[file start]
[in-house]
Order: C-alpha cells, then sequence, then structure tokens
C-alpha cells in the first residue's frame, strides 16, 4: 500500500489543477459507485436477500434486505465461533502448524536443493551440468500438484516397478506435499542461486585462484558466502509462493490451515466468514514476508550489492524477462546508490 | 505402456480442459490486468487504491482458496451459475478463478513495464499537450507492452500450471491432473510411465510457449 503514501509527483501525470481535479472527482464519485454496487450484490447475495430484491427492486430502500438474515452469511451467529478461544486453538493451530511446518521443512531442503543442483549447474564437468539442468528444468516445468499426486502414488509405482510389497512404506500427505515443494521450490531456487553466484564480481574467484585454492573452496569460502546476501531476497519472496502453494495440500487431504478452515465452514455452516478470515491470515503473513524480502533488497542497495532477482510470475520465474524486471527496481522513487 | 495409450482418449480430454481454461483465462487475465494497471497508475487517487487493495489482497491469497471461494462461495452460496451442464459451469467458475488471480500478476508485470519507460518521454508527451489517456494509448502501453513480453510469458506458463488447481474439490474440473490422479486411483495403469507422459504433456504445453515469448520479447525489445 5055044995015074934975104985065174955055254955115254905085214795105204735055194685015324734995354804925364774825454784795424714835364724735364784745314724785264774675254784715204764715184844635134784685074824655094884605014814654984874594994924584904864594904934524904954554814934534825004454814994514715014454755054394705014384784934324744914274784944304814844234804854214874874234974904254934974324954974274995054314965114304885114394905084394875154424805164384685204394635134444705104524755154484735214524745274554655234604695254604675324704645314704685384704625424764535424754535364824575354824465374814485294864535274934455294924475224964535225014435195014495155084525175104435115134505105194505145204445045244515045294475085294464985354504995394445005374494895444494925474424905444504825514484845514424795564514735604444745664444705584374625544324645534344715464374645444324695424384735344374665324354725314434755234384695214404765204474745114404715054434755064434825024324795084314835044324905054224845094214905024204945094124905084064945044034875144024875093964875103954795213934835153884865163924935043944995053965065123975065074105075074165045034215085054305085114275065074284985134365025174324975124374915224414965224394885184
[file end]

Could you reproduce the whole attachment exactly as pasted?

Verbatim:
[in-house]
Order: C-alpha cells, then sequence, then structure tokens
C-alpha cells in the first residue's frame, strides 16, 4: 500500500489543477459507485436477500434486505465461533502448524536443493551440468500438484516397478506435499542461486585462484558466502509462493490451515466468514514476508550489492524477462546508490 | 505402456480442459490486468487504491482458496451459475478463478513495464499537450507492452500450471491432473510411465510457449 503514501509527483501525470481535479472527482464519485454496487450484490447475495430484491427492486430502500438474515452469511451467529478461544486453538493451530511446518521443512531442503543442483549447474564437468539442468528444468516445468499426486502414488509405482510389497512404506500427505515443494521450490531456487553466484564480481574467484585454492573452496569460502546476501531476497519472496502453494495440500487431504478452515465452514455452516478470515491470515503473513524480502533488497542497495532477482510470475520465474524486471527496481522513487 | 495409450482418449480430454481454461483465462487475465494497471497508475487517487487493495489482497491469497471461494462461495452460496451442464459451469467458475488471480500478476508485470519507460518521454508527451489517456494509448502501453513480453510469458506458463488447481474439490474440473490422479486411483495403469507422459504433456504445453515469448520479447525489445 5055044995015074934975104985065174955055254955115254905085214795105204735055194685015324734995354804925364774825454784795424714835364724735364784745314724785264774675254784715204764715184844635134784685074824655094884605014814654984874594994924584904864594904934524904954554814934534825004454814994514715014454755054394705014384784934324744914274784944304814844234804854214874874234974904254934974324954974274995054314965114304885114394905084394875154424805164384685204394635134444705104524755154484735214524745274554655234604695254604675324704645314704685384704625424764535424754535364824575354824465374814485294864535274934455294924475224964535225014435195014495155084525175104435115134505105194505145204445045244515045294475085294464985354504995394445005374494895444494925474424905444504825514484845514424795564514735604444745664444705584374625544324645534344715464374645444324695424384735344374665324354725314434755234384695214404765204474745114404715054434755064434825024324795084314835044324905054224845094214905024204945094124905084064945044034875144024875093964875103954795213934835153884865163924935043944995053965065123975065074105075074165045034215085054305085114275065074284985134365025174324975124374915224414965224394885184